Any death and birth records filed in Florida from January 1917 onward can be found at the Department of Health, Office of Vital Statistics. Marriage records from June of 1927 onward can also be found there. Researchers should note that birth records that are less than 100 years old can not be accessed by the public. Researchers interested in information on records at the Department of Health, Office of Vital Statistics should visit their website or submit request forms by mail.
Local county health departments also hold copies of death and birth certificates. Researchers should contact the appropriate county offices to inquire about those records. County courthouses hold records of marriages, annulments, and divorces. Visit their websites or call to inquire about information.
Many libraries across Florida, as well as across the country, have microfiche records of deaths and marriages on file. Ancestry.com and the Florida State Genealogical Society website each list several of those records and indexes.
Although the Office of Vital Statistics holds some birth records from 1865 to 1916, official birth registration was not a requirement until 1917. Certain records that are not held on the state level may be available at county health department offices. The Salt Lake City Family History Library (FHL) holds the records for deaths and births in Pensacola from 1891 to 1910. However, anyone inquiring about those records must be over 18 and be the person listed on the certificate, have a court order to view the certificate, or be the legal representative, guardian, or parent of the person listed on the certificate.
In some cases, people may bot have had an original birth certificate. So, some birth records were filed several years after a person was born. The Florida State Archives holds those delayed birth certificate records for 14 of the counties in the state. County health departments also have several of those records on file. Most delayed birth records were registered in or after 1942.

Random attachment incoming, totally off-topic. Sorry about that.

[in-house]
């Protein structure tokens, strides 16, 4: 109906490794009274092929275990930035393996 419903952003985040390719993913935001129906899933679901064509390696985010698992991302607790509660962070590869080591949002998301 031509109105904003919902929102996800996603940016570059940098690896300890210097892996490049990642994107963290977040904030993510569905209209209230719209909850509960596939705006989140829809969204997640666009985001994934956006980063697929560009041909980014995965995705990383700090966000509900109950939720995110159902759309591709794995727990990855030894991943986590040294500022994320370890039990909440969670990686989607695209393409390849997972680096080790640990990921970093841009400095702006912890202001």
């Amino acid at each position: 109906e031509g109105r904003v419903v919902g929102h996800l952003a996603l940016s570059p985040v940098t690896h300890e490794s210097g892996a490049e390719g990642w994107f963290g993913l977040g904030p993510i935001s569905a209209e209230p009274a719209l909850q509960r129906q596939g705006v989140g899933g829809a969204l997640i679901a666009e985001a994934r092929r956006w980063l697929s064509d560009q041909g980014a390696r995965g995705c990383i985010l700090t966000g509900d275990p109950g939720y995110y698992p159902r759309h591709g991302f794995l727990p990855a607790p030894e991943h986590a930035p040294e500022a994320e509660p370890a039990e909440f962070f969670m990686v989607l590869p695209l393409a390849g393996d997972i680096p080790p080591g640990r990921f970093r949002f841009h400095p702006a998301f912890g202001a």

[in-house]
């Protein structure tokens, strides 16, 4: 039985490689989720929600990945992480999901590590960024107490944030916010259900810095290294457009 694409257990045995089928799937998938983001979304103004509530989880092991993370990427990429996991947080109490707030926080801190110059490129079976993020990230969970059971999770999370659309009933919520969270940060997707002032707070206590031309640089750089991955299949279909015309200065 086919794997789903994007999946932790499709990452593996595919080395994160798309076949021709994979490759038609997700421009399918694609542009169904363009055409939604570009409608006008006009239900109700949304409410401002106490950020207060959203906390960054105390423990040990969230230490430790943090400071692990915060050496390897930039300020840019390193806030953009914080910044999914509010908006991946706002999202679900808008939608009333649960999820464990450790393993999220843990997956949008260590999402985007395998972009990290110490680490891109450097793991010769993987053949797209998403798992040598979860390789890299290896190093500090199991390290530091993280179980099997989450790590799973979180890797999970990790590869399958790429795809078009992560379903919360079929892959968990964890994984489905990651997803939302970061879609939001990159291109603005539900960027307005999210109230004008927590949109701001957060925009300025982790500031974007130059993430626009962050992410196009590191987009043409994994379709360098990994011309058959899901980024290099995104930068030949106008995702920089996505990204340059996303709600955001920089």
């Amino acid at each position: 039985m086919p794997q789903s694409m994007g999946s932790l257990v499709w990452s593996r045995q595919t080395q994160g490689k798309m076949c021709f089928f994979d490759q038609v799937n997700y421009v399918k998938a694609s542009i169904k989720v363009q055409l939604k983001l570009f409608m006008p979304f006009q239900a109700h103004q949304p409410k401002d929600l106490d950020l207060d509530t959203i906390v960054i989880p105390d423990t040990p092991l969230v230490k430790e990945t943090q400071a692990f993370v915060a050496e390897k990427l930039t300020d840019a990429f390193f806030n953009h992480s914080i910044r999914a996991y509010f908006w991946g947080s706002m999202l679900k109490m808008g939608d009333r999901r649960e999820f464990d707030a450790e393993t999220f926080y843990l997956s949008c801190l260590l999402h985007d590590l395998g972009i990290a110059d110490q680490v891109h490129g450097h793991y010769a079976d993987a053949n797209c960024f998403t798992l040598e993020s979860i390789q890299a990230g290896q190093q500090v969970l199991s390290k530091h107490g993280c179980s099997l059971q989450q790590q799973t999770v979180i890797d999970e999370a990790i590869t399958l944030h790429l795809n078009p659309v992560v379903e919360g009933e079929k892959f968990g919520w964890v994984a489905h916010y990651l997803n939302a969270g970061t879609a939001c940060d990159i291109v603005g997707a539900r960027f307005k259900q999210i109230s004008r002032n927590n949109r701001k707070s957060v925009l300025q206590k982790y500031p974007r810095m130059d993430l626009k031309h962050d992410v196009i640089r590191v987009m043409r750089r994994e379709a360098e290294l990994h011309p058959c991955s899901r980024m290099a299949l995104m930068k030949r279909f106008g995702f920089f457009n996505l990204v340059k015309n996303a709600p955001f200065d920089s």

Most Florida death records are from 1877 onward. However, the state didn’t begin trying to regulate death records until 1899. Even then, records were not recorded consistently. Consistent death record recording didn’t begin until 1917. researchers should check health departments in the counties of interest for those records. Some records, have been deposited in historical societies and libraries. For instance, several “death certificates and burial permits” from the 1870s and 1880s were sent to the local historical society library in St. Augustine from the St. Augustine Health Department. Anyone who can pay the small fee can obtain death records. However, the sections on cause of death are not available to the public until the record is at least 50 years old.
The Office of Vital Statistics holds marriage, annulment, and divorce records that were filed from June 6, 1927 onward. The county clerk of the courts in the county of interest should be consulted for earlier records.
As far back as the 1820s, marriage records were recorded in some counties. The clerk of the courts at the county courthouse should be asked for marriage license application copies. Researchers must fill out standard forms to request that information.
Adoption records in Florida are sealed. The circuit court clerk’s office in each county holds the adoption records for that county. The birth family’s medical background is told to the adoptive family at the time of the adoption. The adoptee can obtain that information themselves after they reach the age of 18. They can do so by contacting the Florida Department of Children and Families, Florida’s Adoption Information Center.
The Florida Adoption Reunion Registry was started in 1982. Applications for the registry can be obtained from the registry or from the Florida Adoption Information Center. There is a one-time fee to join the registry.